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Python assertions

The python assertion allows you to provide a custom Python function to validate the LLM output.

A variable named output is injected into the context. The function should return true if the output passes the assertion, and false otherwise. If the function returns a number, it will be treated as a score.


- type: python
value: output[5:10] == 'Hello'

You may also return a number, which will be treated as a score:

- type: python
value: math.log10(len(output)) * 10

Multiline functions

Python assertions support multiline strings:

- type: python
value: |
// Insert your scoring logic here...
if output == 'Expected output':
'pass': True,
'score': 0.5,
'pass': False,
'score': 0,

Using test context

A context object is available in the Python function. Here is its type definition:

class AssertContext:
prompt: str
vars: Dict[str, Union[str, object]]

For example, if the test case has a var example, access it in Python like this:

- description: 'Test with context'
example: 'Example text'
- type: python
value: 'context['vars']['example'] in output'

External .py

To reference an external file, use the file:// prefix:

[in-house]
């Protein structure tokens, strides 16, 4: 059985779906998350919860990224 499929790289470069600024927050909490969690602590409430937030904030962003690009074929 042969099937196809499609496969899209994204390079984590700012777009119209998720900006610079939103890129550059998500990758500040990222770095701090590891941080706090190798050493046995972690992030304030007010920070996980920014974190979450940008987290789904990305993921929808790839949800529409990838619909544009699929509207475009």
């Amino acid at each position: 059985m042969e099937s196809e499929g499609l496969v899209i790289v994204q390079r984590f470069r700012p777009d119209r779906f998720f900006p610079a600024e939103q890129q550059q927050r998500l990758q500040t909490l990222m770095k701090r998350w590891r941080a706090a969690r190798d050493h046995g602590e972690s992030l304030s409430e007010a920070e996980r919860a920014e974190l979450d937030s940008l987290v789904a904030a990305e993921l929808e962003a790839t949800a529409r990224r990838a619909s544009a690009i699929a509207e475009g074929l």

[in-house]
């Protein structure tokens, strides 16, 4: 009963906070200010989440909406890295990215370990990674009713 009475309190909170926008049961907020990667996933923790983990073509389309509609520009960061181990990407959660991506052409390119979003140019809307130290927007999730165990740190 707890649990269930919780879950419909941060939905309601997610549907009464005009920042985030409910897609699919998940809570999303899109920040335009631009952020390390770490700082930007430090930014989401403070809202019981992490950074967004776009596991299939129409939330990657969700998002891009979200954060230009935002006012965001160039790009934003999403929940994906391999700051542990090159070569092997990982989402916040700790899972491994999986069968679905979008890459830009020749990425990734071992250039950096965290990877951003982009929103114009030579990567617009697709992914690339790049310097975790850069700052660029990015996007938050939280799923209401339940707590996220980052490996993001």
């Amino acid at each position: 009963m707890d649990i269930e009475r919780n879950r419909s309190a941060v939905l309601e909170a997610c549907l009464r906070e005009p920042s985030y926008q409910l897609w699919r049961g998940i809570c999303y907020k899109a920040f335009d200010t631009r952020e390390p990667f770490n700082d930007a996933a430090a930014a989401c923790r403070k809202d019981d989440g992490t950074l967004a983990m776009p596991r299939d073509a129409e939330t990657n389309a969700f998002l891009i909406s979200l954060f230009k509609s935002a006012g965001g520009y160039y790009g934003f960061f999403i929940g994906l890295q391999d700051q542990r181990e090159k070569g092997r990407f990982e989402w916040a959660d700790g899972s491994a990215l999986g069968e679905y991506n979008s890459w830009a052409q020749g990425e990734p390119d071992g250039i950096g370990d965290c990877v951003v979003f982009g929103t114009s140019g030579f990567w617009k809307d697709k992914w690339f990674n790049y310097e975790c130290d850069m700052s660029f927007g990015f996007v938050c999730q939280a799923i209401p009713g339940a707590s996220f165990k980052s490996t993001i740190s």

- type: python
value: file://relative/path/to/

This file will be called from the shell in the form of: python relative/path/to/ <output> <context>. The contents of stdout are used as the assertion response.

The context variable is a JSON string, described above. Here's an example

import json
import sys

def main():
if len(sys.argv) >= 3:
output = sys.argv[1]
context = json.loads(sys.argv[2])
raise ValueError("Model output and context are expected from promptfoo.")
processed = preprocess_output(output)
success = test_output(processed)
return success


Overriding the Python binary

By default, promptfoo will run python in your shell. Make sure python points to the appropriate executable.

If a python binary is not present, you will see a "python: command not found" error.

To override the Python binary, set the PROMPTFOO_PYTHON environment variable. You may set it to a path (such as /path/to/python3.11) or just an executable in your PATH (such as python3.11).

Other assertion types

For more info on assertions, see Test assertions.